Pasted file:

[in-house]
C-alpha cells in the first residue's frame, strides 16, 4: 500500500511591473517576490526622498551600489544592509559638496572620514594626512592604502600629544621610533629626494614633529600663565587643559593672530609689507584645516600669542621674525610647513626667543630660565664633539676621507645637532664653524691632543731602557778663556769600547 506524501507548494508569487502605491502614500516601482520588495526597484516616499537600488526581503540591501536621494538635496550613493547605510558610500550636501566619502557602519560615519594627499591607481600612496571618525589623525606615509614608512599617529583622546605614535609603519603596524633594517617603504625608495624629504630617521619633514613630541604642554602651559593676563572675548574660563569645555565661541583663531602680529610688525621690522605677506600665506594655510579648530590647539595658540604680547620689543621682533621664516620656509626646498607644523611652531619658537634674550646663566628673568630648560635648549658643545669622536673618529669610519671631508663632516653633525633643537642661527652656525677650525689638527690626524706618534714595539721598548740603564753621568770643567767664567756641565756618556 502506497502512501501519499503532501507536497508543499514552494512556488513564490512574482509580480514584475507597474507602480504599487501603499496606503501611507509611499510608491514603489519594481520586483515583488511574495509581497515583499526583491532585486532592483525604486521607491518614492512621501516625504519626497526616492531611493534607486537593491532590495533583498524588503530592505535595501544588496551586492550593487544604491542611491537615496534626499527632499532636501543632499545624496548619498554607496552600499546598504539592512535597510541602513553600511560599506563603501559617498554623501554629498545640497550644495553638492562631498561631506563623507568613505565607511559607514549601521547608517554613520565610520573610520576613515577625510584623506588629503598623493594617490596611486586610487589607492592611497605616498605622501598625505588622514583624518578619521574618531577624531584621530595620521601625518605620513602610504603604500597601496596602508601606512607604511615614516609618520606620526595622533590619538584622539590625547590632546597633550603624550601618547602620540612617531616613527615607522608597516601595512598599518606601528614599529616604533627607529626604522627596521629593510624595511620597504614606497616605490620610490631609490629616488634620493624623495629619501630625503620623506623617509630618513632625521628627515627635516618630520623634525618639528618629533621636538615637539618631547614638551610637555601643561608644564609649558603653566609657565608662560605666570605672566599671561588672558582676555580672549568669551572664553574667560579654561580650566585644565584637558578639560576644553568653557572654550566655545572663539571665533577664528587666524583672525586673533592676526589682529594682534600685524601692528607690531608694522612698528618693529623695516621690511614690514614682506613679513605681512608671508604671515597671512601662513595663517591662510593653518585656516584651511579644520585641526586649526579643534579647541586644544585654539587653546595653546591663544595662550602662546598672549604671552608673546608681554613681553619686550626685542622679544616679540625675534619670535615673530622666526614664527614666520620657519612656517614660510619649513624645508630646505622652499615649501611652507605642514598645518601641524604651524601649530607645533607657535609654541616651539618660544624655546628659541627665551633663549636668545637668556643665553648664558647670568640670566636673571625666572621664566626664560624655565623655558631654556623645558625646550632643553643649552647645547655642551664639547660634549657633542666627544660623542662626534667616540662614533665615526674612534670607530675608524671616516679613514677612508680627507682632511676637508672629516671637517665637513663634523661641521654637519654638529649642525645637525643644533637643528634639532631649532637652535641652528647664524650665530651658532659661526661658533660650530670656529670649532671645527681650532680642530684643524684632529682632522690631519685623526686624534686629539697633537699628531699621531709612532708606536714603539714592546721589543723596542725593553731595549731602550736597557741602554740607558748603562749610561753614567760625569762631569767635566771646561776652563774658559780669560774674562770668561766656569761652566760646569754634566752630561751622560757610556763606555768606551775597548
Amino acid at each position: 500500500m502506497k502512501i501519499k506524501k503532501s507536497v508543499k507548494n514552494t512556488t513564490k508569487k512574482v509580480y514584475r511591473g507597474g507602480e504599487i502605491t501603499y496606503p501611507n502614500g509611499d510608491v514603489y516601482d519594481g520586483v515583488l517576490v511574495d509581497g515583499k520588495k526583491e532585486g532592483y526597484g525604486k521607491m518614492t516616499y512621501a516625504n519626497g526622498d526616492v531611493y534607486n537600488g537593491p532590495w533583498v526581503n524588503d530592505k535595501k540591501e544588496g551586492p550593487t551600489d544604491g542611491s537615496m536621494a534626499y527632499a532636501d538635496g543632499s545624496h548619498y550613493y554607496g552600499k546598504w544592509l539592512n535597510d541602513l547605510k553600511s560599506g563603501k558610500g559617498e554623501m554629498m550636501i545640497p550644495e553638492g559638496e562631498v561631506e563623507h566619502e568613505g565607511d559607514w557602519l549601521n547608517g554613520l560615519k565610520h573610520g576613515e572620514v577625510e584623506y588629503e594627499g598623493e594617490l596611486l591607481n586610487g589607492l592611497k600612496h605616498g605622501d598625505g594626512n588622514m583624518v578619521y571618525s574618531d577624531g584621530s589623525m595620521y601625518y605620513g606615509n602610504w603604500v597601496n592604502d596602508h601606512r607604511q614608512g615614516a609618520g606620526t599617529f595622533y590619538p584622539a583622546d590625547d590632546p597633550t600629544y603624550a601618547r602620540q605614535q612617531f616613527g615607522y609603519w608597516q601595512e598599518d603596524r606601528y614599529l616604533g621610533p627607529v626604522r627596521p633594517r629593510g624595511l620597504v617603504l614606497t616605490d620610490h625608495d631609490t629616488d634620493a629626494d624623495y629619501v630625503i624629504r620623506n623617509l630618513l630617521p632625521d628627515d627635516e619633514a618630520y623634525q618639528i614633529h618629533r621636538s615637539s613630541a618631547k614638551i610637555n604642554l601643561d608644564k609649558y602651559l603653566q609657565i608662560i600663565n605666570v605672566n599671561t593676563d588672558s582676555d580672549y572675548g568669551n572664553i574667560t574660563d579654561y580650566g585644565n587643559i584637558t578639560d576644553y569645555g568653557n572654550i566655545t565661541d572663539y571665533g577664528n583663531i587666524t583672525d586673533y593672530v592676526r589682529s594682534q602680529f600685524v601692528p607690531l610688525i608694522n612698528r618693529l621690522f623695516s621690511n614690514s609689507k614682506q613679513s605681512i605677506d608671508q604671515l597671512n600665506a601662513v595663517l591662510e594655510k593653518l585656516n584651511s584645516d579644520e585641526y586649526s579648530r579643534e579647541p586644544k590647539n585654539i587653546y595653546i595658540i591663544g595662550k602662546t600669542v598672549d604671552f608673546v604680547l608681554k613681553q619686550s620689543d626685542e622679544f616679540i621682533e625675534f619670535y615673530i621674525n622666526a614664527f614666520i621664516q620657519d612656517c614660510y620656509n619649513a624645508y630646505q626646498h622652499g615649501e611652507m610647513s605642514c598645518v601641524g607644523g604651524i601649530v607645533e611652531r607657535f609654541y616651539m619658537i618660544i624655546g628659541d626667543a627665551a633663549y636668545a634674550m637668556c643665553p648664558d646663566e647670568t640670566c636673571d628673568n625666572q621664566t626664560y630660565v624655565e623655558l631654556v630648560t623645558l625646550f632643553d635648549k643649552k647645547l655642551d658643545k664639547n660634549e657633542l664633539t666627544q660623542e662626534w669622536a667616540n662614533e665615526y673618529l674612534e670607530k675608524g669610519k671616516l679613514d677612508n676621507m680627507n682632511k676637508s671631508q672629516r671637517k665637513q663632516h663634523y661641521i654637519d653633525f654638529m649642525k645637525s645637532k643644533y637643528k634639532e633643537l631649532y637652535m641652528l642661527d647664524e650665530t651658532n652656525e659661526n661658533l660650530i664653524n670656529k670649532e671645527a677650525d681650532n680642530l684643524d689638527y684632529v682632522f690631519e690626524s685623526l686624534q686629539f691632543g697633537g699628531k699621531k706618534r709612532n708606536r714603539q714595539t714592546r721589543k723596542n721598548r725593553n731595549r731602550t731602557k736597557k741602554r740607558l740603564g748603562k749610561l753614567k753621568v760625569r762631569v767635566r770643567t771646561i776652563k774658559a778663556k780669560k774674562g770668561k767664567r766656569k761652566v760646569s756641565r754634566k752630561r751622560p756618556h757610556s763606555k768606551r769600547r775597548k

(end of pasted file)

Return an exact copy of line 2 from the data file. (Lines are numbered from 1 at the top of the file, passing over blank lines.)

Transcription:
C-alpha cells in the first residue's frame, strides 16, 4: 500500500511591473517576490526622498551600489544592509559638496572620514594626512592604502600629544621610533629626494614633529600663565587643559593672530609689507584645516600669542621674525610647513626667543630660565664633539676621507645637532664653524691632543731602557778663556769600547 506524501507548494508569487502605491502614500516601482520588495526597484516616499537600488526581503540591501536621494538635496550613493547605510558610500550636501566619502557602519560615519594627499591607481600612496571618525589623525606615509614608512599617529583622546605614535609603519603596524633594517617603504625608495624629504630617521619633514613630541604642554602651559593676563572675548574660563569645555565661541583663531602680529610688525621690522605677506600665506594655510579648530590647539595658540604680547620689543621682533621664516620656509626646498607644523611652531619658537634674550646663566628673568630648560635648549658643545669622536673618529669610519671631508663632516653633525633643537642661527652656525677650525689638527690626524706618534714595539721598548740603564753621568770643567767664567756641565756618556 502506497502512501501519499503532501507536497508543499514552494512556488513564490512574482509580480514584475507597474507602480504599487501603499496606503501611507509611499510608491514603489519594481520586483515583488511574495509581497515583499526583491532585486532592483525604486521607491518614492512621501516625504519626497526616492531611493534607486537593491532590495533583498524588503530592505535595501544588496551586492550593487544604491542611491537615496534626499527632499532636501543632499545624496548619498554607496552600499546598504539592512535597510541602513553600511560599506563603501559617498554623501554629498545640497550644495553638492562631498561631506563623507568613505565607511559607514549601521547608517554613520565610520573610520576613515577625510584623506588629503598623493594617490596611486586610487589607492592611497605616498605622501598625505588622514583624518578619521574618531577624531584621530595620521601625518605620513602610504603604500597601496596602508601606512607604511615614516609618520606620526595622533590619538584622539590625547590632546597633550603624550601618547602620540612617531616613527615607522608597516601595512598599518606601528614599529616604533627607529626604522627596521629593510624595511620597504614606497616605490620610490631609490629616488634620493624623495629619501630625503620623506623617509630618513632625521628627515627635516618630520623634525618639528618629533621636538615637539618631547614638551610637555601643561608644564609649558603653566609657565608662560605666570605672566599671561588672558582676555580672549568669551572664553574667560579654561580650566585644565584637558578639560576644553568653557572654550566655545572663539571665533577664528587666524583672525586673533592676526589682529594682534600685524601692528607690531608694522612698528618693529623695516621690511614690514614682506613679513605681512608671508604671515597671512601662513595663517591662510593653518585656516584651511579644520585641526586649526579643534579647541586644544585654539587653546595653546591663544595662550602662546598672549604671552608673546608681554613681553619686550626685542622679544616679540625675534619670535615673530622666526614664527614666520620657519612656517614660510619649513624645508630646505622652499615649501611652507605642514598645518601641524604651524601649530607645533607657535609654541616651539618660544624655546628659541627665551633663549636668545637668556643665553648664558647670568640670566636673571625666572621664566626664560624655565623655558631654556623645558625646550632643553643649552647645547655642551664639547660634549657633542666627544660623542662626534667616540662614533665615526674612534670607530675608524671616516679613514677612508680627507682632511676637508672629516671637517665637513663634523661641521654637519654638529649642525645637525643644533637643528634639532631649532637652535641652528647664524650665530651658532659661526661658533660650530670656529670649532671645527681650532680642530684643524684632529682632522690631519685623526686624534686629539697633537699628531699621531709612532708606536714603539714592546721589543723596542725593553731595549731602550736597557741602554740607558748603562749610561753614567760625569762631569767635566771646561776652563774658559780669560774674562770668561766656569761652566760646569754634566752630561751622560757610556763606555768606551775597548